Routes might have more than one path per entry, making it possible to use CEF to switch packets while load balancing across multiple paths.

In addition to next-hop interface adjacencies (in other words host-route adjacencies), certain exception condition adjacencies exist to expedite switching for nonstandard conditions. These include, among others: punt adjacencies for handling features that are not supported in CEF (such as IP options), and "drop" adjacencies for prefixes referencing the Null0 interface. (Packets forwarded to Null0 are dropped, making an effective, efficient form of access filtering. Null0 will be discussed further in Section II).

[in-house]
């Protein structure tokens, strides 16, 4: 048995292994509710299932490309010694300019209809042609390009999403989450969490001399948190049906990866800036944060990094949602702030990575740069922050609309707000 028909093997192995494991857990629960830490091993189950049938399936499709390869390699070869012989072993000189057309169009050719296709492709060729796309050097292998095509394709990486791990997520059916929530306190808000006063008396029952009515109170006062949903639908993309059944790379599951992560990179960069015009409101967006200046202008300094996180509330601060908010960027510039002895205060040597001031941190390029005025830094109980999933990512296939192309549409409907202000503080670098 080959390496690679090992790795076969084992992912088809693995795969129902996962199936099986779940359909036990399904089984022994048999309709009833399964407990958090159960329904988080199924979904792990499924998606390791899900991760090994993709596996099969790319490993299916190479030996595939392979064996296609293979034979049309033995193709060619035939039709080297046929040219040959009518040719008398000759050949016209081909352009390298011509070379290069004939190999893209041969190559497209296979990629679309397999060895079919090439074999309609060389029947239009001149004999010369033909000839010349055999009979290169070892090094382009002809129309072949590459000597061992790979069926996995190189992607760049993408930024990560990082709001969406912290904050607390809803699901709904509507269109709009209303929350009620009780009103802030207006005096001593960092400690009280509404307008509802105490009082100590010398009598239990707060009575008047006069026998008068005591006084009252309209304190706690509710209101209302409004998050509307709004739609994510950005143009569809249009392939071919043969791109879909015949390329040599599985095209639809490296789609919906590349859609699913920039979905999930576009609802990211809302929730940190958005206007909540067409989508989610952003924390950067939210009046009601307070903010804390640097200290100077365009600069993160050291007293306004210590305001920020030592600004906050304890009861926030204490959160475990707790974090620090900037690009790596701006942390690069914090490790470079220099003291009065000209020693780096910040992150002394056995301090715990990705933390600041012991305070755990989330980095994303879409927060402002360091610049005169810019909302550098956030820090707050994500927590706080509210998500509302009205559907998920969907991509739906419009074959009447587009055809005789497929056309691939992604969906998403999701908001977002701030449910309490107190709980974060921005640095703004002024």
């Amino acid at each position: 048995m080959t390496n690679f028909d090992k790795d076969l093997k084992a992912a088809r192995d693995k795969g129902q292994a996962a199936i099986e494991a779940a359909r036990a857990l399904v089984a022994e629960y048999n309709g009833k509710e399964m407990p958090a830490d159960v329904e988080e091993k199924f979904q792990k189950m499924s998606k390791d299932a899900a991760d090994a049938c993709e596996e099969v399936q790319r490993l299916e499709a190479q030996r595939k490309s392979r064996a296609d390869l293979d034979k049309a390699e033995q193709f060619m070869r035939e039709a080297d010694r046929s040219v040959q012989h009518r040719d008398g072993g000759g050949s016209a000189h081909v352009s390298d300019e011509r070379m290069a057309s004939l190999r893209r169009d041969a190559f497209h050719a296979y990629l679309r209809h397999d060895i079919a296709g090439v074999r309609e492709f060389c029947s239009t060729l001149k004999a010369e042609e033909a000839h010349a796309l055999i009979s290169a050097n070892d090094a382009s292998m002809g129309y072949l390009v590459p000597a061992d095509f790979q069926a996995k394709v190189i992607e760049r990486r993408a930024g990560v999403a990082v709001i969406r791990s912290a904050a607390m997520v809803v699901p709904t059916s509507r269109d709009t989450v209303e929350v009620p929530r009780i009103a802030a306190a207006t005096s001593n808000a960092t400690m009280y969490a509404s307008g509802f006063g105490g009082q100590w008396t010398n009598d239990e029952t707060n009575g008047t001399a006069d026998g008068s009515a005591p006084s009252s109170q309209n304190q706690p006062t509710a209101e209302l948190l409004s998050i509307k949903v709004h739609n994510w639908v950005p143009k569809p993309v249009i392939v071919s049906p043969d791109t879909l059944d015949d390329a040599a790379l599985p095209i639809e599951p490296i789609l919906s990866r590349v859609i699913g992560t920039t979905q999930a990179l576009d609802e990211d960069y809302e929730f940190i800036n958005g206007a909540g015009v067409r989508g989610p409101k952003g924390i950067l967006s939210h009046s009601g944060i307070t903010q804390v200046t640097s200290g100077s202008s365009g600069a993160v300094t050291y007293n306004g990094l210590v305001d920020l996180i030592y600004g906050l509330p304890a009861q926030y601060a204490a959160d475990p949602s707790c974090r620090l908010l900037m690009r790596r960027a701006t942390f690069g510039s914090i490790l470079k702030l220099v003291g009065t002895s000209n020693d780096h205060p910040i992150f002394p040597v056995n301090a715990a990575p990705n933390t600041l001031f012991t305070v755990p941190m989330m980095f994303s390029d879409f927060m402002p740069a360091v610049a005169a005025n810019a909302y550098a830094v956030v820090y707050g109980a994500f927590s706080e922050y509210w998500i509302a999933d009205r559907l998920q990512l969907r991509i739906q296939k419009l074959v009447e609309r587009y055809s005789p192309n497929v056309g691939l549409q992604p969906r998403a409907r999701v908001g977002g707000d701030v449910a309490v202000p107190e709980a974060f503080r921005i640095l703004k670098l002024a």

Example 1-3 shows the output of the show adjacency command, displaying adjacency table information. Example 1-4 shows the output of the show ip cef command, displaying a list of prefixes that are CEF switched.

Example 1-3 Displaying CEF Adjacency Table Information